The patient returned to the emergency department after 20 days of his discharge due to worsening hypoxia and severe shortness of breath. At this time his steroids were tapered to 10 mg once a day. His vitals on presentation were: blood pressure 115/62 mmHg, heart Rate 76 beats per minute, respiratory rate 17 breaths per minute and oxygen saturations of 86% on room air which improved to 95% on 5 L/min of supplemental oxygen. Due to his worsening symptoms he was admitted. Baseline blood work up was done on admission which provided no clinically significant findings. SARS CoV-2 RNA real time PCR was negative twice. Serum (1,3)-b-D-glucan levels and galactomannan test were ordered. Serum (1,3)-b-D-glucan levels were reported as 252.264 pg/ml( Negative: <60 pg/ml and Positive: >80 pg/ml) and galactomannan was 0.141 (normal <0.5). A chest CT scan with contrast was ordered which showed patchy areas of ground glass haziness, diffusely scattered, which had a predominance for the sub pleural location and progression in the upper lobes. There was no evidence of pulmonary embolism (Figure 2). Due to the abnormal chest CT findings and persistent hypoxia, bronchoscopy and Bronchoalveolar Lavage (BAL) was done to rule out infectious causes. Gram stain and cultures of BAL including bacterial, fungal and tuberculosis were negative for any infections. PCP PCR came out to be positive. HIV serology was then also sent which came out to be negative.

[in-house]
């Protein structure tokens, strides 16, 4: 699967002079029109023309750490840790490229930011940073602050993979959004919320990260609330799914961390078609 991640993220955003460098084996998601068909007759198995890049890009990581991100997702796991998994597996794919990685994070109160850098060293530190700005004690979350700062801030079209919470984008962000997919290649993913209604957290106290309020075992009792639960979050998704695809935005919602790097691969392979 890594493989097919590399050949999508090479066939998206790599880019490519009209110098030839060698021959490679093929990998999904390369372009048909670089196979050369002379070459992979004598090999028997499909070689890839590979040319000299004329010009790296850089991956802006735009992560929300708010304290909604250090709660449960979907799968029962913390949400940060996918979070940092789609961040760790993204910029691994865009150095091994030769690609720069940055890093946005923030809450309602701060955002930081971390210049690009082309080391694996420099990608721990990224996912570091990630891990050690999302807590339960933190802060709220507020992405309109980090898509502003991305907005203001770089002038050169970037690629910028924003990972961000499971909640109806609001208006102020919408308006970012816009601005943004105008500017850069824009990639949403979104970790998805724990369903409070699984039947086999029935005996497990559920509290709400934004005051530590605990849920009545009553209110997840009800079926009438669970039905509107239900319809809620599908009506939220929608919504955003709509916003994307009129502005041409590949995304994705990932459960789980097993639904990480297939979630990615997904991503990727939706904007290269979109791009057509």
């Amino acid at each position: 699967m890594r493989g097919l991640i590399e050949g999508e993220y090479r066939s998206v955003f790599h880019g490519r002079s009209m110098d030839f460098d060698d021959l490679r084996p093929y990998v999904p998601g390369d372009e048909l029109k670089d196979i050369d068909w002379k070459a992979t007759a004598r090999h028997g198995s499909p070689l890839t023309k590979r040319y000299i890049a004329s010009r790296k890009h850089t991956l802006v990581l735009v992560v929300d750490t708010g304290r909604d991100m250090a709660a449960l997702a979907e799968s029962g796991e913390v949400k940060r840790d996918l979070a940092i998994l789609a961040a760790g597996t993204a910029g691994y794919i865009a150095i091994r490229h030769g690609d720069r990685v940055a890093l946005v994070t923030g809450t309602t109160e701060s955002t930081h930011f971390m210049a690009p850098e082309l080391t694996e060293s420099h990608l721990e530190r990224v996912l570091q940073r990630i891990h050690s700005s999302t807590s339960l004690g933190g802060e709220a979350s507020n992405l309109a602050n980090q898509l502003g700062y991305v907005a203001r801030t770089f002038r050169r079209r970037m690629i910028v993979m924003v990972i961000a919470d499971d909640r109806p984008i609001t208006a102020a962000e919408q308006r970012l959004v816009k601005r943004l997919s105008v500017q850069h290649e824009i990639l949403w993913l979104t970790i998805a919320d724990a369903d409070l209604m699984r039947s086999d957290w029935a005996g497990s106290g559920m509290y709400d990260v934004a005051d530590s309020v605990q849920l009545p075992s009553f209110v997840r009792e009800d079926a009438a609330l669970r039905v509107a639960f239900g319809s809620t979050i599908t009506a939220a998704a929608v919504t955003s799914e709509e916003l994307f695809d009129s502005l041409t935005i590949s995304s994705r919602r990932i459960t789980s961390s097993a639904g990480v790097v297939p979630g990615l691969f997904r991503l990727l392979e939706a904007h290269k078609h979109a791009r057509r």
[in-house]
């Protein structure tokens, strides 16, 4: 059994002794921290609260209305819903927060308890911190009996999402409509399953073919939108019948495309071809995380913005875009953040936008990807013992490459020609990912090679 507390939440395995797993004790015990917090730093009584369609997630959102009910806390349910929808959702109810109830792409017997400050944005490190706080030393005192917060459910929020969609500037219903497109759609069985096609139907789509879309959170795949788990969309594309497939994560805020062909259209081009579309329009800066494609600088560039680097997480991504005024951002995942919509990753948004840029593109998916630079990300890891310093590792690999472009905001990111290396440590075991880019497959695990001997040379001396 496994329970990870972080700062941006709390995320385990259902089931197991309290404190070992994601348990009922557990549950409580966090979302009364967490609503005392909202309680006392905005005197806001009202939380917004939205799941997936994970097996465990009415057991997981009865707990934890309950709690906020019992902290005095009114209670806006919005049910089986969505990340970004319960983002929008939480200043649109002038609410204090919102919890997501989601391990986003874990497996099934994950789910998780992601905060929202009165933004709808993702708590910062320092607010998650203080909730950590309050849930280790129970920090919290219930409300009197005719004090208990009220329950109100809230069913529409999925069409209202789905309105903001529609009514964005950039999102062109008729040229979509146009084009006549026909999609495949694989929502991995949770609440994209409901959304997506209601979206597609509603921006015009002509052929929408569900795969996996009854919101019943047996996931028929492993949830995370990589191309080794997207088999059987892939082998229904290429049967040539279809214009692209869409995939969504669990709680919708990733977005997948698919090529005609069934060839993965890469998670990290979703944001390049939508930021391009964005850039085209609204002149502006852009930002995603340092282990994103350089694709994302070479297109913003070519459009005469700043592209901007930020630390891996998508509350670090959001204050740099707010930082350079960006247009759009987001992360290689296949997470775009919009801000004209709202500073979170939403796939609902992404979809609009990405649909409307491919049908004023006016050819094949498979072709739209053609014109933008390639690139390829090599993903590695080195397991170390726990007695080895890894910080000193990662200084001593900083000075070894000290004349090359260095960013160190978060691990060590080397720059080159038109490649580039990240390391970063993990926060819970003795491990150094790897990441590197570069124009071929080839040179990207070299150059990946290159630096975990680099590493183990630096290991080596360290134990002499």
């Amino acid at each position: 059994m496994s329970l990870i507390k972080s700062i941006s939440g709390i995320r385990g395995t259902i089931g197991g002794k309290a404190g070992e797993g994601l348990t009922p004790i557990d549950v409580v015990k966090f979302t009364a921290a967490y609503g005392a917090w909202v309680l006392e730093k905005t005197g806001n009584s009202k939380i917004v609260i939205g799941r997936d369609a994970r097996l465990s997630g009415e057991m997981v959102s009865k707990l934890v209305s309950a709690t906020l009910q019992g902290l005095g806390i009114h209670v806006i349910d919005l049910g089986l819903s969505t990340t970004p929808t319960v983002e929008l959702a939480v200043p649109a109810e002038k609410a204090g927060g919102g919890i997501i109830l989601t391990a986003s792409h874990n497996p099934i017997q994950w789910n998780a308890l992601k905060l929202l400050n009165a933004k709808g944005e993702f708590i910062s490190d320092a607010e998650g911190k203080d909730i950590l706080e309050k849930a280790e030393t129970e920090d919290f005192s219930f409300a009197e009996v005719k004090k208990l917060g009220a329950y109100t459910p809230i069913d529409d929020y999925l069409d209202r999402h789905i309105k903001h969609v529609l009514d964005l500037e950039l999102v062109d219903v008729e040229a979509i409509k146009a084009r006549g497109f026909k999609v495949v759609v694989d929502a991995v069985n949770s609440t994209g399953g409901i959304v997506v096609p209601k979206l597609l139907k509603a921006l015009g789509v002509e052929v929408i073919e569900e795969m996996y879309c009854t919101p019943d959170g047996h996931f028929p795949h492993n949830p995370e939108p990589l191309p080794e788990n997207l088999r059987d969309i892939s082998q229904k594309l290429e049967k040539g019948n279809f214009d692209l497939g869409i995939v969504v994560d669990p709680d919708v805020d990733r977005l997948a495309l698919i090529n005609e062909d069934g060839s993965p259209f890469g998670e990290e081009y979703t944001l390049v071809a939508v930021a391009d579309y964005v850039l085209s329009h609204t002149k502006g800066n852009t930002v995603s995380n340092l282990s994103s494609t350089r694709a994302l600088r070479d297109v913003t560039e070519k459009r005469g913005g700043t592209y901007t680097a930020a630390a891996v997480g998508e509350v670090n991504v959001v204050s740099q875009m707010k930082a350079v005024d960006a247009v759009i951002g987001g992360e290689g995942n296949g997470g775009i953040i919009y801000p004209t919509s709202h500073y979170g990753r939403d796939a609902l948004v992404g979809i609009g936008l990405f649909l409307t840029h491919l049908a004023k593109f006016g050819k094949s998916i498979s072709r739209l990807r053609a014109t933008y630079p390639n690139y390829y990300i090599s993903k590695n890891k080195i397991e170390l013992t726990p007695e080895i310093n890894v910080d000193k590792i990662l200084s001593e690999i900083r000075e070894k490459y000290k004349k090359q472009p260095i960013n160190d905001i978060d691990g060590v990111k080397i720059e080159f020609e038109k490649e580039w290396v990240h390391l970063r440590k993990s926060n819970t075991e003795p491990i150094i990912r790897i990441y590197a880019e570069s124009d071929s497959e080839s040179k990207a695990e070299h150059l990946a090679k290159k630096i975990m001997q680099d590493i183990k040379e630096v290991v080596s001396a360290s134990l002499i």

Patient was started on co-trimoxazole and steroids as per PCP regimen. His condition gradually improved and he was discharged home with clinic follow up. Patient was followed up in clinic after a week of his discharge. He showed clinical improvement. He was maintaining saturations on room air.
COVID-19 has taken the world by surprise. The management of COVID-19 is rapidly evolving with new literature and new trials coming at a rapid pace. However, with all the variety of drugs that we are using, we might see some unanticipated side effects and complications attributed to these drugs. In some instances, like in our case, multiple drugs can have a synergistic effect in the development and exacerbation of a complication. Our patient was diagnosed as post-COVID-19 PCP, which is currently an underestimated and underrated complication of COVID-19.
The early literature from Wuhan on COVID-19 have reported the development of fungal and bacterial co-infections in such patients . Multiple bacterial infections and fungal infections like pulmonary aspergillosis have been reported in other viral infections like influenza [5,6].
COVID-19 Associated Pulmonary Aspergillosis (CAPA) is emerging as one of the recognized complication of COVID-19. Multiple studies are emphasizing on the fact that patients with severe COVID-19 pneumonia should be screened for pulmonary aspergillosis and soon it might be considered as one of the known infections infecting patients with COVID-19 [3,7,8]. Co-infection of COVID-19 and PCP have also been documented in literature .